The Imperfect Woman


A few years ago, Ashley invited me to participate in her campaign #theimperfectboss. I shared about how owning a business is lonely. This year, I was asked again to participate in #theimperfectwoman campaign and said, YES of course. Duh. Because I am exactly that. While I might have shared a couple of years ago that owning a business is lonely, it’s not the business’s fault. It’s mine. I make it really difficult for others to get close. It’s honestly why Adam is such a unicorn in my life. He’s the first person I continued to let into my life, time and time again.

Even admitting this is difficult for me. Not because of my pride or because I’m ashamed, but because of the people who might read this, roll their eyes and say, “Well, no shit.” After getting married pretty young and moving to Columbus, I never experienced this city as a single woman. Soon after, we started The Wonder Jam. Adam and I came as sort of a package deal. I would meet women, hit it off and then realize that they had their own “best friend group.” I didn’t feel like I could enter. I probably started distancing myself from others a bit after that. Throw in becoming immersed into small business life and I probably dropped off the face of the earth to my other friends.

It got the point where embarking on a new friendship gave me anxiety. I would think, “When will I let this person down? When will they learn that there’s a really clean glass wall, not space to grow closer.” It was especially difficult if the other person’s personality was stronger than mine. I wouldn’t feel seen or heard. I would try to people please by bending myself to be as loud or as adventurous as they were. I would leave friend dates feeling exhausted. Then I’d shut down and hide. It’s probably why I’m so bad at texting people back or keeping plans. I let my already-full-business-life get even more full until it pushes everything extra out.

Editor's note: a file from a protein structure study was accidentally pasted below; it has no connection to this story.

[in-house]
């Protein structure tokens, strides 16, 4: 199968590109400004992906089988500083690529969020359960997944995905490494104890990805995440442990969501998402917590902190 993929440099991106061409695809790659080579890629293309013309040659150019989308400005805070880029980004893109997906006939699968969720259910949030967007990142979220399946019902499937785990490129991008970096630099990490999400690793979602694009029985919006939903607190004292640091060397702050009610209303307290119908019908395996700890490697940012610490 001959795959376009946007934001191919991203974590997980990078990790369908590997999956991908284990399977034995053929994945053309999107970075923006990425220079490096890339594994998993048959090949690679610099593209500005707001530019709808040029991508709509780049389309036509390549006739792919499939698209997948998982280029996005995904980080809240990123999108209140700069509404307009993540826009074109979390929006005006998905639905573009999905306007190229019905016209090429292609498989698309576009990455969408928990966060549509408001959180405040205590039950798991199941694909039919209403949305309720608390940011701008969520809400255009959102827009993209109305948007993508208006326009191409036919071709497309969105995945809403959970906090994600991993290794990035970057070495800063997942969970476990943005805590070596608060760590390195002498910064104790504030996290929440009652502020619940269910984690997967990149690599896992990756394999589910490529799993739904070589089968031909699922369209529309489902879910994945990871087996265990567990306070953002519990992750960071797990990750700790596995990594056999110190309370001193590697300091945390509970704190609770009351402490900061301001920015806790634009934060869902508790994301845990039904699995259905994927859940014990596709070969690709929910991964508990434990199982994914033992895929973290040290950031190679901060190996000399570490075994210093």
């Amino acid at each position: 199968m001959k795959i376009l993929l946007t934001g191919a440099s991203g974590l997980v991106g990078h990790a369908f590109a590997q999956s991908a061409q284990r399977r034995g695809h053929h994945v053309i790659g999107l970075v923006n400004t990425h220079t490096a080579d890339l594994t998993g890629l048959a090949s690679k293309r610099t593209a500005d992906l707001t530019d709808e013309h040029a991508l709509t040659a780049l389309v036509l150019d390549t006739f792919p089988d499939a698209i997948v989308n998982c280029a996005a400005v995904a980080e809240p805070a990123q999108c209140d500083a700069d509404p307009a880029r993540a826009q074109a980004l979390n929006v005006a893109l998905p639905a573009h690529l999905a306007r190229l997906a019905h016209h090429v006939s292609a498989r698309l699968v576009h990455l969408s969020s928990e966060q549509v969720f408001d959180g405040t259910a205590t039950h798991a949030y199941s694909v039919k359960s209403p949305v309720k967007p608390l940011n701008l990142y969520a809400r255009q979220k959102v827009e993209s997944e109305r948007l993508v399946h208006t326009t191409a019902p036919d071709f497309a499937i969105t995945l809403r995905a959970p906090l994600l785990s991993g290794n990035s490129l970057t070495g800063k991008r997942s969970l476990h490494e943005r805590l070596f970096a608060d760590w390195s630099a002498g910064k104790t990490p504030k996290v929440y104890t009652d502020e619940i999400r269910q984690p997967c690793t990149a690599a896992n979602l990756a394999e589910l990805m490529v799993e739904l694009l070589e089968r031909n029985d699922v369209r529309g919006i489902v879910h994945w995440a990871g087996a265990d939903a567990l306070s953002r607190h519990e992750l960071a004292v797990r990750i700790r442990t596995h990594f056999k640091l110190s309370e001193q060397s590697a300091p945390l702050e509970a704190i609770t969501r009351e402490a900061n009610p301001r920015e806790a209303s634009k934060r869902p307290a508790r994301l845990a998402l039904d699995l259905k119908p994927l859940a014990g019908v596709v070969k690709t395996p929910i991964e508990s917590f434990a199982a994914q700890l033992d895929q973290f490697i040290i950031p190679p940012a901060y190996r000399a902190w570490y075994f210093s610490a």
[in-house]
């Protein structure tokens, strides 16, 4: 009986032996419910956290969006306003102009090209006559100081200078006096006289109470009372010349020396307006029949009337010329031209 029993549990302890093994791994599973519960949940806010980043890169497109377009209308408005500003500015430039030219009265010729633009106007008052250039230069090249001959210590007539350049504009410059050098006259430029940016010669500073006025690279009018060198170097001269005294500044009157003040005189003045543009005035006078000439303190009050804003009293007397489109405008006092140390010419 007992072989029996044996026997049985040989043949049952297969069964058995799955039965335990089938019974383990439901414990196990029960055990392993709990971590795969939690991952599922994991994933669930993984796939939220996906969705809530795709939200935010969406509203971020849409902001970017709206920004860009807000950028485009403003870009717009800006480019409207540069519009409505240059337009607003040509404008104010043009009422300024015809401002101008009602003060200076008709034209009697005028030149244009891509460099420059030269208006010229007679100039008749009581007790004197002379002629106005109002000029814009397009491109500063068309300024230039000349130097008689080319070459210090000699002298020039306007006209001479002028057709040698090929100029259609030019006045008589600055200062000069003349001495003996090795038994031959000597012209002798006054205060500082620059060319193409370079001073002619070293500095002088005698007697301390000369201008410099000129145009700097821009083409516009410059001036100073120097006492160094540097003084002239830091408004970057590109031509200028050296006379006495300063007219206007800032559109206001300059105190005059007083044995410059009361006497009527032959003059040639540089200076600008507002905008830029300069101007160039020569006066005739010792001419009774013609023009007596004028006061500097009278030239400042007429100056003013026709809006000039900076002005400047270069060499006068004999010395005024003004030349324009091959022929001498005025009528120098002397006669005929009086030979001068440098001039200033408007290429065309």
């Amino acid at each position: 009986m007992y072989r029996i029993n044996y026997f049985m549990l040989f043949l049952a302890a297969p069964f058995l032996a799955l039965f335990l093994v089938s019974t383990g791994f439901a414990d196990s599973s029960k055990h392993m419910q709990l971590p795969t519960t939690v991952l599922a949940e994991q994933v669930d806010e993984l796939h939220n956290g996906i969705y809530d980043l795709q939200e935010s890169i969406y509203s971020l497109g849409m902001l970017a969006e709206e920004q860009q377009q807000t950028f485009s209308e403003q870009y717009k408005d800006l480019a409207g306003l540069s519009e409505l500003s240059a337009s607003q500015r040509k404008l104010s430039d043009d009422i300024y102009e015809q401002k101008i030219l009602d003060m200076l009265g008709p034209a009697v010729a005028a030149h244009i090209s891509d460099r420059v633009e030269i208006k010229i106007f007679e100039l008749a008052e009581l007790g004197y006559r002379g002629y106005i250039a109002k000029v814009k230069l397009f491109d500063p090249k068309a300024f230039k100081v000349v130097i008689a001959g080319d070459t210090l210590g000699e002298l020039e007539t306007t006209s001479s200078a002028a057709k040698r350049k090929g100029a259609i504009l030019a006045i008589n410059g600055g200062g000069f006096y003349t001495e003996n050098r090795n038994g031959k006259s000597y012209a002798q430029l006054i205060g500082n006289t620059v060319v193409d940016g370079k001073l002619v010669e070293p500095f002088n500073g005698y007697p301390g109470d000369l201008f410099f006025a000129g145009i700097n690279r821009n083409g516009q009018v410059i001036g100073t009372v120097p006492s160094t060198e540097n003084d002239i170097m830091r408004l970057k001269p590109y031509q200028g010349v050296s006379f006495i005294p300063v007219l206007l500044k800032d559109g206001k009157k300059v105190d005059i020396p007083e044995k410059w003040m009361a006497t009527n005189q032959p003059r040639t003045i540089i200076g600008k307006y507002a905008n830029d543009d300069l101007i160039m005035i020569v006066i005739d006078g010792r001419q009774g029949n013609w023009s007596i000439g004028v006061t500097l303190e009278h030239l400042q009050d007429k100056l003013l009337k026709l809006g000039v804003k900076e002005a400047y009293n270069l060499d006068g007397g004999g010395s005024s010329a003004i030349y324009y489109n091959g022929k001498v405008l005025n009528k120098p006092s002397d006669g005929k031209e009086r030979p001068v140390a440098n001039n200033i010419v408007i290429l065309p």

On top of it all, the internet can make people feel like they know you. Sure, I try to share authentically. But it’s usually not a true friendship.

I’ve had two bigger realizations or experiences in my growth towards better relationships. The first one being tied to my brother moving to Columbus in 2013. He moved in with us while he was finding a job/apartment. Having a sibling live with me (as an adult) was huge for me. I was forced to share my living space, leave our door open (figuratively and literally) and gather around a dinner table routinely. He saw me at my worst, when money was tight and probably heard me throw up at one point. Years later, Adam’s cousin lived with us, then my sister, now Adam’s brother. Opening up my home (and life) has been a huge growing process for me.

Interestingly enough, I’ve connected about this with some friends who are parents. The isolated feeling, like you’re doing this “alone,” can push you down even further. I have to remember, with my friends who have kids, to push my way in. To demand to watch their children, to send care packages, to text them. I can so often feel like I’m annoying others when it’s just how normal relationships work. YOU TAKE UP SPACE IN EACH OTHER’S LIVES. So that’s where I’m at. I’m working on it and I’m far from perfect.

A Consideration

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Comment (1)

  • As I’ve gotten older, I’ve felt more and more like an awful friend. I don’t enjoy leaving the house, I can’t make spontaneous plans or easily go out on a weeknight, and being social is exhausting. I used to be a stellar online friend. Until I wasn’t. The remaining friends in my life understand I might go 6 months without seeing them but I’m still. their. friend. I still care. I just have to prioritize myself and my son, first.

    Or maybe those are just shitty excuses.

    Anyway, what you said at the end really resonated with me. I wish my friends would push themselves into my life. Offer to come over, instead of asking me to go out. Maybe I need to do the same.

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